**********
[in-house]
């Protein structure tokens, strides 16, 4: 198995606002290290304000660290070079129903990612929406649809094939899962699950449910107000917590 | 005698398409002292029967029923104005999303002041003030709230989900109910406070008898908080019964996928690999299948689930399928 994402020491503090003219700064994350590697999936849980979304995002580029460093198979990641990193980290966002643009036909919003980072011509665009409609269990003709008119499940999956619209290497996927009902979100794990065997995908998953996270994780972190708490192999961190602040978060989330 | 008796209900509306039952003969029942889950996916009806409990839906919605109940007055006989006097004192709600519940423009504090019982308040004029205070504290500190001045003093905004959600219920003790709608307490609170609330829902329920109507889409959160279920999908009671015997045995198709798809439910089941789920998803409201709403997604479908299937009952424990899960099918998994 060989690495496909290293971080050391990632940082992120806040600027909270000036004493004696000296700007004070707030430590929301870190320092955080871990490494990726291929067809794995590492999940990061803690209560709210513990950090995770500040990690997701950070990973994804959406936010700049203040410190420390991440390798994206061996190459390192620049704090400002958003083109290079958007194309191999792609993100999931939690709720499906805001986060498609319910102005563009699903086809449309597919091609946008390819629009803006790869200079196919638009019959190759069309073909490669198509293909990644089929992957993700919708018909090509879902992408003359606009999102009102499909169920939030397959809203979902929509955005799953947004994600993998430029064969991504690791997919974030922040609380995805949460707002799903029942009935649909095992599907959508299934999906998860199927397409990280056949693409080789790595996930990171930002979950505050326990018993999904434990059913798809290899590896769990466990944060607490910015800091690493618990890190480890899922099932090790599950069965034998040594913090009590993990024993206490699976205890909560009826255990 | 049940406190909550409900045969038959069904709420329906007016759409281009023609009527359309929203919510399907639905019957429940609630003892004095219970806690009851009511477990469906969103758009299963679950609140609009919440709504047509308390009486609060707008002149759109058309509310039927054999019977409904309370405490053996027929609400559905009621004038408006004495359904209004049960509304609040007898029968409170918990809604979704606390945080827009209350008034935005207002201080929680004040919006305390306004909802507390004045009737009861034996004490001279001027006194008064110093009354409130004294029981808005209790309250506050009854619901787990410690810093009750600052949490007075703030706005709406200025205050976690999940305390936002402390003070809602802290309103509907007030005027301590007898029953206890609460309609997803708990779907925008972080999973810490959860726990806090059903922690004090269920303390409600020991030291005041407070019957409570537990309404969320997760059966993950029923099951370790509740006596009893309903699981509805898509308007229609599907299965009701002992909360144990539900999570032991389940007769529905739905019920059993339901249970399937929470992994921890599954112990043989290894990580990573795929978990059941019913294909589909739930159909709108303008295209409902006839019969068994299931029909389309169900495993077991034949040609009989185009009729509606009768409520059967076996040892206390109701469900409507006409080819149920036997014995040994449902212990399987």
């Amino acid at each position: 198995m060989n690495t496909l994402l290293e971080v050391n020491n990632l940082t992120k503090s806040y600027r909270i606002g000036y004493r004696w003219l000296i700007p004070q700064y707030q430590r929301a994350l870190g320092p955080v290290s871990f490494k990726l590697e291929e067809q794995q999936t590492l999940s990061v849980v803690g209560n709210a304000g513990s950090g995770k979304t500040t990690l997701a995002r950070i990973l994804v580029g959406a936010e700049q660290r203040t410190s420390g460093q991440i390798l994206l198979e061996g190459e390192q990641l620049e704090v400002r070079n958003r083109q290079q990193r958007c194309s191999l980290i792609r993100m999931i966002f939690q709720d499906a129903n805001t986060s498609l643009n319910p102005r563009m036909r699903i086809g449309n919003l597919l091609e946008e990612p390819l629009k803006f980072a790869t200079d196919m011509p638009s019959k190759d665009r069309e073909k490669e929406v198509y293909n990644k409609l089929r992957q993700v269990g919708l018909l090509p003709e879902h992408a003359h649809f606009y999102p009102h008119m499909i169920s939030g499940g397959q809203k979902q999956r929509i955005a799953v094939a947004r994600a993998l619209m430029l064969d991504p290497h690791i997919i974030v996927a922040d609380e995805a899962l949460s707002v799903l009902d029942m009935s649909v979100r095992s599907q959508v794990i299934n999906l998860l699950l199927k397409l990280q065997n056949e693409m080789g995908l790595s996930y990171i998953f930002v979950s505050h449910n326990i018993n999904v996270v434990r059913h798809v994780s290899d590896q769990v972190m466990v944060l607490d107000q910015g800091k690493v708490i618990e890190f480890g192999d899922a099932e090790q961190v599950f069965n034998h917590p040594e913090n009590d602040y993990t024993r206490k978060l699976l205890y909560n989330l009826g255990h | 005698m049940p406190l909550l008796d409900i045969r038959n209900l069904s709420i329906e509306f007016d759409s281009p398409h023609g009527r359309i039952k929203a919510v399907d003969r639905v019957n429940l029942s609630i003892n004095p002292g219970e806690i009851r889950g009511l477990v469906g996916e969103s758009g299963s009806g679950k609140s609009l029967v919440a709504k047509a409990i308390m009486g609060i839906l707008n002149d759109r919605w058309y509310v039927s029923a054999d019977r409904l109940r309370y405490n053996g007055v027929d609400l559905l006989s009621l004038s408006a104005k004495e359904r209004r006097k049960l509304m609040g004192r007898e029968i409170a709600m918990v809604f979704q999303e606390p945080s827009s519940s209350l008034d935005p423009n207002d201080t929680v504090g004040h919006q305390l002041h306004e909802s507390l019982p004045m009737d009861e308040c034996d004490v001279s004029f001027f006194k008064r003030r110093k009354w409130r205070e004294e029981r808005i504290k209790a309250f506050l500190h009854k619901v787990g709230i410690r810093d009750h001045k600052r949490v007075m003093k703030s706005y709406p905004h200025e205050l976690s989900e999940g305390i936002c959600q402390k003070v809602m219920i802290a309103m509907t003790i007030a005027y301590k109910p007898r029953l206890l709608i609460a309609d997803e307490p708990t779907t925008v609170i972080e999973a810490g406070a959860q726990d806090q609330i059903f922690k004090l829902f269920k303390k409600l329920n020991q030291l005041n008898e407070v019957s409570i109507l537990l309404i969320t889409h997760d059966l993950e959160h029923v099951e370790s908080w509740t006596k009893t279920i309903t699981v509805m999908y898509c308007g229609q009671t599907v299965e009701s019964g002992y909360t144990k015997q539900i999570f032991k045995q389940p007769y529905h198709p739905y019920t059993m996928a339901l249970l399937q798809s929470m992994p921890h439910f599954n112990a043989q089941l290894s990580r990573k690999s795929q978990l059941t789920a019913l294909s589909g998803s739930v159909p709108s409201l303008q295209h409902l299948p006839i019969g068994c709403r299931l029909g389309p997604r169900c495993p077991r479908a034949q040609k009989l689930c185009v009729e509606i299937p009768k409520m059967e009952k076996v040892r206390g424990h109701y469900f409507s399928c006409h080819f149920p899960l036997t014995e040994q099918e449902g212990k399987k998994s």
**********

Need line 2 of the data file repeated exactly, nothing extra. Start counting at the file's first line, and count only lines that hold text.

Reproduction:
């Protein structure tokens, strides 16, 4: 198995606002290290304000660290070079129903990612929406649809094939899962699950449910107000917590 | 005698398409002292029967029923104005999303002041003030709230989900109910406070008898908080019964996928690999299948689930399928 994402020491503090003219700064994350590697999936849980979304995002580029460093198979990641990193980290966002643009036909919003980072011509665009409609269990003709008119499940999956619209290497996927009902979100794990065997995908998953996270994780972190708490192999961190602040978060989330 | 008796209900509306039952003969029942889950996916009806409990839906919605109940007055006989006097004192709600519940423009504090019982308040004029205070504290500190001045003093905004959600219920003790709608307490609170609330829902329920109507889409959160279920999908009671015997045995198709798809439910089941789920998803409201709403997604479908299937009952424990899960099918998994 060989690495496909290293971080050391990632940082992120806040600027909270000036004493004696000296700007004070707030430590929301870190320092955080871990490494990726291929067809794995590492999940990061803690209560709210513990950090995770500040990690997701950070990973994804959406936010700049203040410190420390991440390798994206061996190459390192620049704090400002958003083109290079958007194309191999792609993100999931939690709720499906805001986060498609319910102005563009699903086809449309597919091609946008390819629009803006790869200079196919638009019959190759069309073909490669198509293909990644089929992957993700919708018909090509879902992408003359606009999102009102499909169920939030397959809203979902929509955005799953947004994600993998430029064969991504690791997919974030922040609380995805949460707002799903029942009935649909095992599907959508299934999906998860199927397409990280056949693409080789790595996930990171930002979950505050326990018993999904434990059913798809290899590896769990466990944060607490910015800091690493618990890190480890899922099932090790599950069965034998040594913090009590993990024993206490699976205890909560009826255990 | 049940406190909550409900045969038959069904709420329906007016759409281009023609009527359309929203919510399907639905019957429940609630003892004095219970806690009851009511477990469906969103758009299963679950609140609009919440709504047509308390009486609060707008002149759109058309509310039927054999019977409904309370405490053996027929609400559905009621004038408006004495359904209004049960509304609040007898029968409170918990809604979704606390945080827009209350008034935005207002201080929680004040919006305390306004909802507390004045009737009861034996004490001279001027006194008064110093009354409130004294029981808005209790309250506050009854619901787990410690810093009750600052949490007075703030706005709406200025205050976690999940305390936002402390003070809602802290309103509907007030005027301590007898029953206890609460309609997803708990779907925008972080999973810490959860726990806090059903922690004090269920303390409600020991030291005041407070019957409570537990309404969320997760059966993950029923099951370790509740006596009893309903699981509805898509308007229609599907299965009701002992909360144990539900999570032991389940007769529905739905019920059993339901249970399937929470992994921890599954112990043989290894990580990573795929978990059941019913294909589909739930159909709108303008295209409902006839019969068994299931029909389309169900495993077991034949040609009989185009009729509606009768409520059967076996040892206390109701469900409507006409080819149920036997014995040994449902212990399987």